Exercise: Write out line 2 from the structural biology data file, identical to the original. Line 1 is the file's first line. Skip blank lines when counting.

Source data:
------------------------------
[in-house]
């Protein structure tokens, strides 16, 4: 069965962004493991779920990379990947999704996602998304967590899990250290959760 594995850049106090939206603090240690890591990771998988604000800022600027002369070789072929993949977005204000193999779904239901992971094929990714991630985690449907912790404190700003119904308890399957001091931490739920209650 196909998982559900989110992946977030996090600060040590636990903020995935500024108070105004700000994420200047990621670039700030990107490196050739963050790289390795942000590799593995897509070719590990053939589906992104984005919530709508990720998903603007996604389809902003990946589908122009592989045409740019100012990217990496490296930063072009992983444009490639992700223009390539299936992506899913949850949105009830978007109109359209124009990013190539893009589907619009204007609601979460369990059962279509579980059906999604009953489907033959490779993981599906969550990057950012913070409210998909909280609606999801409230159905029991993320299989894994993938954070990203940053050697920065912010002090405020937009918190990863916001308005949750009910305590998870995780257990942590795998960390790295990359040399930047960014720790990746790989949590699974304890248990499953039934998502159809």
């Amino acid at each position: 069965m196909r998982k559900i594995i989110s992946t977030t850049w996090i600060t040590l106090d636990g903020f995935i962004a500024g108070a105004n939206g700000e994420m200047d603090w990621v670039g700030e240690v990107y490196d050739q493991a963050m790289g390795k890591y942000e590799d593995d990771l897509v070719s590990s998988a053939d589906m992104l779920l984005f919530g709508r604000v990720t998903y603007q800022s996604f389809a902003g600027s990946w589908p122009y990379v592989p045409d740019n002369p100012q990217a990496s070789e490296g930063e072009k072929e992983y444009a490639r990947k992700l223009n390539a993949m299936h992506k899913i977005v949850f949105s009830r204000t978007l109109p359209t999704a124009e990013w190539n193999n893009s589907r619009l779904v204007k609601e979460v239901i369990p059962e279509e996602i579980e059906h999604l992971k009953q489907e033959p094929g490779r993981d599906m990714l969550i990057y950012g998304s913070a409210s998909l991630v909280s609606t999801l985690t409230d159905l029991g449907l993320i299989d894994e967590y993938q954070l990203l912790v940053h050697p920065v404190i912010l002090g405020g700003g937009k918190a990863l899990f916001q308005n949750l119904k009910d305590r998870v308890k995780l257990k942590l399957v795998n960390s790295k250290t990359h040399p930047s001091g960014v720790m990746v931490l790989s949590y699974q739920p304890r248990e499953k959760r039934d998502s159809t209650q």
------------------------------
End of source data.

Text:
């Protein structure tokens, strides 16, 4: 069965962004493991779920990379990947999704996602998304967590899990250290959760 594995850049106090939206603090240690890591990771998988604000800022600027002369070789072929993949977005204000193999779904239901992971094929990714991630985690449907912790404190700003119904308890399957001091931490739920209650 196909998982559900989110992946977030996090600060040590636990903020995935500024108070105004700000994420200047990621670039700030990107490196050739963050790289390795942000590799593995897509070719590990053939589906992104984005919530709508990720998903603007996604389809902003990946589908122009592989045409740019100012990217990496490296930063072009992983444009490639992700223009390539299936992506899913949850949105009830978007109109359209124009990013190539893009589907619009204007609601979460369990059962279509579980059906999604009953489907033959490779993981599906969550990057950012913070409210998909909280609606999801409230159905029991993320299989894994993938954070990203940053050697920065912010002090405020937009918190990863916001308005949750009910305590998870995780257990942590795998960390790295990359040399930047960014720790990746790989949590699974304890248990499953039934998502159809």